It may be months away until most of us contemplate our spring cleaning, but the Cyberspace Administration of China has got an early start, banning 105 mobile apps, including travel giant Tripadvisor. They have signalled that this is just the beginning of a wider campaign against online obscenity, pornography, prostitution, violence, fraud, and gambling. The outlook is considerably brighter in India, as the latest in our podcast series interacts with Sameer Barde, chief executive officer of The Online Rummy Federation, who talks about his fast-growing industry. Also, we touch on the Star Entertainment Group in Australia, which has newly revealed that its Queens Wharf casino and entertainment complex will be geared towards attracting luxury tourists rather than high-rollers when it opens in 2022.
First, the news
- Gambling and travel in crosshairs as China “cleans up” its internet
- Star Entertainment bets on luxury tourists, not high rollers
- Most Indian football teams have online betting firm sponsors
- IPI and CEO Browne found in contempt, but escape jail time
- IPI’s money and labor law violations under closer pursuit
- Ganapati founder Hayato Kinoshita indicted by Taiwanese prosecutors
- Macau economy set for a 50% contraction in 2020
- Wynn Resorts to continue various service agreements with Wynn Macau
- Unauthorized gambling equipment seized in Manila
What you need to know
Star Entertainment Group’s newest development the Queens Wharf casino and entertainment complex will be geared towards attracting luxury tourists rather than high-rollers when it opens in 2022, according to chief executive officer Matt Bekier. The CEO said the shock on the VIP market that covid-19 had caused had forced the company to rethink the target market for its new Brisbane development. “That high roller market that built Macau is not going to come back,” he said, speaking to Brisbane Times. “If you look at Macau, traditionally you had a small number of very, very affluent players driving the business.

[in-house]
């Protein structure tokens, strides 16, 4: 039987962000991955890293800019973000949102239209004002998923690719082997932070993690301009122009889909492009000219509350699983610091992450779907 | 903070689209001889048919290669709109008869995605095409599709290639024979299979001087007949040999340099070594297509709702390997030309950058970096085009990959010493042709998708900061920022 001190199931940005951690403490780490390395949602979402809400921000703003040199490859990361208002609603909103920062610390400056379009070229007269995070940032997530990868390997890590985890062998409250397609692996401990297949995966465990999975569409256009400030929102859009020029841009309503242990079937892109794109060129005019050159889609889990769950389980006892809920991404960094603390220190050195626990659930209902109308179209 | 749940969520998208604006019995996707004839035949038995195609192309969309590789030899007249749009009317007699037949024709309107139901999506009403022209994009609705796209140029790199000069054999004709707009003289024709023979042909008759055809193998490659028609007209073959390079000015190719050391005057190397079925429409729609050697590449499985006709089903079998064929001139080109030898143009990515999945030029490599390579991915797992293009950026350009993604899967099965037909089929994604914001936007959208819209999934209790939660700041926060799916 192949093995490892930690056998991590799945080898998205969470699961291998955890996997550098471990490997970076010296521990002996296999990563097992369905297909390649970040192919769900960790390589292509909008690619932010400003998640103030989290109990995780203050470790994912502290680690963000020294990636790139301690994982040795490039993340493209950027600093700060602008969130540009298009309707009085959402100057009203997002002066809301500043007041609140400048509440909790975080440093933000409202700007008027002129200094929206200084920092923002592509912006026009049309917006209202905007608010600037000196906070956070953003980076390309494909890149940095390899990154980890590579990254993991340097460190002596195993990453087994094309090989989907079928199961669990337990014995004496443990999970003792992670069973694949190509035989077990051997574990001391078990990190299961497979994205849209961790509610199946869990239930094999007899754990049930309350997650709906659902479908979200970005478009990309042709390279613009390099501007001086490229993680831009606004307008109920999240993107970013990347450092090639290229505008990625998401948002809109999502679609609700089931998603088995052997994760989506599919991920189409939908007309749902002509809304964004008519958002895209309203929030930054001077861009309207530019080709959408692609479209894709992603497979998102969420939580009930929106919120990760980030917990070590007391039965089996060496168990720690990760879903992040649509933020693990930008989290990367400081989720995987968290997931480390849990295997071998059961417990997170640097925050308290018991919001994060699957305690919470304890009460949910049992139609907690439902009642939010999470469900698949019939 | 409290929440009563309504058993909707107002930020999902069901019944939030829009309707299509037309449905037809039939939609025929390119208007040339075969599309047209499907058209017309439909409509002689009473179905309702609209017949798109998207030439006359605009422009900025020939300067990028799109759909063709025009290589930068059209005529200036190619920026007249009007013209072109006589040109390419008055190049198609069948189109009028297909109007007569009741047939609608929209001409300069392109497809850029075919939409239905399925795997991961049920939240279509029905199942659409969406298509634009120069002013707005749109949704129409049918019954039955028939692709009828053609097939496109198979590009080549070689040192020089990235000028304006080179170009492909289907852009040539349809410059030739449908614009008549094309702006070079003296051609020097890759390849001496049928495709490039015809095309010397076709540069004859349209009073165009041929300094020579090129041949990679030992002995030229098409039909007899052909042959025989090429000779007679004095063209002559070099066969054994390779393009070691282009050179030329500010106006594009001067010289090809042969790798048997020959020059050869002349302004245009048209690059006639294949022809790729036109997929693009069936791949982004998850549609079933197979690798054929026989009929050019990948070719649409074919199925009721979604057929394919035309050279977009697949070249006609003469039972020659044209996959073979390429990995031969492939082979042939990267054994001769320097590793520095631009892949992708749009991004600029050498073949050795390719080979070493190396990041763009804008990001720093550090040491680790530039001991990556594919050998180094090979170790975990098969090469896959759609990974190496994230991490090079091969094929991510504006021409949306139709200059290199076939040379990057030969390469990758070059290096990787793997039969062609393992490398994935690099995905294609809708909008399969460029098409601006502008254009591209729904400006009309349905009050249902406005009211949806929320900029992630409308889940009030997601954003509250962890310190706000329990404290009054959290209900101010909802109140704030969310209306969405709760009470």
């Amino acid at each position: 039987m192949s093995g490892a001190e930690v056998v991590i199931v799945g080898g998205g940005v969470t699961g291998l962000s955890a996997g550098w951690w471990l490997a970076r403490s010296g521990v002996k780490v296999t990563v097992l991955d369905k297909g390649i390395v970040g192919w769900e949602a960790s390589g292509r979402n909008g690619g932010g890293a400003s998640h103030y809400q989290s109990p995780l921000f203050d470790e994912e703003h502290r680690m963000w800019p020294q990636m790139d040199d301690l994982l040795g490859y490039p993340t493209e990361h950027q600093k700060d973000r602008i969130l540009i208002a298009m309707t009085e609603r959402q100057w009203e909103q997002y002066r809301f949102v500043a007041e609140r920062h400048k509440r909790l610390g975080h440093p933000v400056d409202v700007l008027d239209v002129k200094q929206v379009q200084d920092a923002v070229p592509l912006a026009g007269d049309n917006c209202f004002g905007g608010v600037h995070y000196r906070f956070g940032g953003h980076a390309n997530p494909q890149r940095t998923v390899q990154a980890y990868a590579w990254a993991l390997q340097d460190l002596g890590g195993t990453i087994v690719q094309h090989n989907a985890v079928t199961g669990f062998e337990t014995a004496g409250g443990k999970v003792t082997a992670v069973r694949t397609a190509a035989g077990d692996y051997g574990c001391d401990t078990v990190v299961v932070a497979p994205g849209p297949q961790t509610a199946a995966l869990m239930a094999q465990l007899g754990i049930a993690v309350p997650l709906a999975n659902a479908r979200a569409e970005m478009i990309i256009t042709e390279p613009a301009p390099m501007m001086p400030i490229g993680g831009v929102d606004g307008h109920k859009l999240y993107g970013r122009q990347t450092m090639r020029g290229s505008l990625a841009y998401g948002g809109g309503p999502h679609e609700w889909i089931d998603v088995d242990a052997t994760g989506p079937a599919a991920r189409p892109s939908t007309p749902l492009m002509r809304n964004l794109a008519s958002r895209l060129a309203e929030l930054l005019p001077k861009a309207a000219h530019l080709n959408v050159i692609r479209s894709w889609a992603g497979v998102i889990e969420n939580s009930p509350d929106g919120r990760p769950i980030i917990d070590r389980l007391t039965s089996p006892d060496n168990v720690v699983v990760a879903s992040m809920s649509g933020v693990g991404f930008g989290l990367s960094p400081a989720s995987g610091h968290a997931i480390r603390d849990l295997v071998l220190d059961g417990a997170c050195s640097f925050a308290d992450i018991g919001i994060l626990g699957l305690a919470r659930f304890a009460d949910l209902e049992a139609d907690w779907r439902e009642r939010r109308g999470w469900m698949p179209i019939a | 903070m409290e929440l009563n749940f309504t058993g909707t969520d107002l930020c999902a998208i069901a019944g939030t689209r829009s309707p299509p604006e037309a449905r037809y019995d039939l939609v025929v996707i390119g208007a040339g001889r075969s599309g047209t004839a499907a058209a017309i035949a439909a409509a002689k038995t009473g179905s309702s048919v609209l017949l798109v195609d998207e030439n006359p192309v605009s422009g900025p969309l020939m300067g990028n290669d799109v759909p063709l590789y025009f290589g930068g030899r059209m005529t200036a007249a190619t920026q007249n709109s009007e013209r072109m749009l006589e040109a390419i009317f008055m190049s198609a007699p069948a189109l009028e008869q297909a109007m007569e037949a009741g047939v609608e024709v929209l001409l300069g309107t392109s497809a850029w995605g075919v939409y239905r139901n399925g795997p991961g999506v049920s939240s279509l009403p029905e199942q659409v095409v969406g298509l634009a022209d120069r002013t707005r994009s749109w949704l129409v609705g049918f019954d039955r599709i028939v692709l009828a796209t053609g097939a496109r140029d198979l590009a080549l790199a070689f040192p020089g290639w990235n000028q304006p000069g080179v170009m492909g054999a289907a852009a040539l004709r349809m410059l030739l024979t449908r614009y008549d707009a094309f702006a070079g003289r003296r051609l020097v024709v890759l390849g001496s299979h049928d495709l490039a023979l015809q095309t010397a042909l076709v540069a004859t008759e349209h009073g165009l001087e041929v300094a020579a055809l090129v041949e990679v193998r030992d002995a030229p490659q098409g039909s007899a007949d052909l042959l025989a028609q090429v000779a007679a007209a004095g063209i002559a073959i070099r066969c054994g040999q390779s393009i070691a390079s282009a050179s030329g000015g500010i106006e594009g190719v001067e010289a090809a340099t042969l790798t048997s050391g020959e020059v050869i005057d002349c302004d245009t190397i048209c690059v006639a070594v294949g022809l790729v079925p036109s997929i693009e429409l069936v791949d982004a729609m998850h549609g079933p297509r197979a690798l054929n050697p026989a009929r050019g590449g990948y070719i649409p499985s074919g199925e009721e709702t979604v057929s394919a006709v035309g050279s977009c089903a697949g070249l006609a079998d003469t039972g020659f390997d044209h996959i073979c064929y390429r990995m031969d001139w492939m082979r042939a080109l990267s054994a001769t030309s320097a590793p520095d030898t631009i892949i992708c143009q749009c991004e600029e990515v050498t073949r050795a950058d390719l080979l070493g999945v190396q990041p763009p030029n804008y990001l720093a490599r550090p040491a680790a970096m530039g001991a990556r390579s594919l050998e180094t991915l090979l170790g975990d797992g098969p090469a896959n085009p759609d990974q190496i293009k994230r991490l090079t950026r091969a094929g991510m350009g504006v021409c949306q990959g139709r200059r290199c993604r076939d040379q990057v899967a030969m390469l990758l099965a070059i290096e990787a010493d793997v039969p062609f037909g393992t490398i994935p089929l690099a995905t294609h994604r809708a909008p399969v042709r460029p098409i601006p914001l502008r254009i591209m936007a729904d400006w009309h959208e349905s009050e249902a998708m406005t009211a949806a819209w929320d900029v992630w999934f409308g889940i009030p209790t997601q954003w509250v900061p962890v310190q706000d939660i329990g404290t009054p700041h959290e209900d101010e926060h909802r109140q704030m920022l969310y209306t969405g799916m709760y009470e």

The Cyberspace Administration of China has removed 105 mobile apps that it considers to be illegal, including a surprise crackdown on US travel giant Tripadvisor. Chinese regulators indicated that the apps they removed were the first of many that would be taken down in a wide-ranging “clean up” of online content, which is targeting obscenity, pornography, prostitution, violence, fraud, and gambling. In the words of the internet watchdog, they will “strive to create a clear cyberspace.”
Sameer Barde, chief executive officer of The Online Rummy Federation sat down with Asia Gaming Brief Managing Editor Sharon Singleton to discuss the outlook for his industry in India. Barde related that online rummy is growing at a remarkable pace in the subcontinent, but still faces challenges. The largest of the concerns is the movement in some high population states to try to ban online gaming, including rummy which has already been ruled legal by India’s Supreme Court as a skill game. The effort to educate both the public and policymakers about rummy’s status as a skill game must continue, he says.
In Asia’s complex and diverse i-gaming landscape, having the right content means business success only if one more key ingredient is included – market knowledge. Solid Gaming may have been focusing on Asia for only 3 years but its penetration amongst operators is surely a testament to its local know-how.
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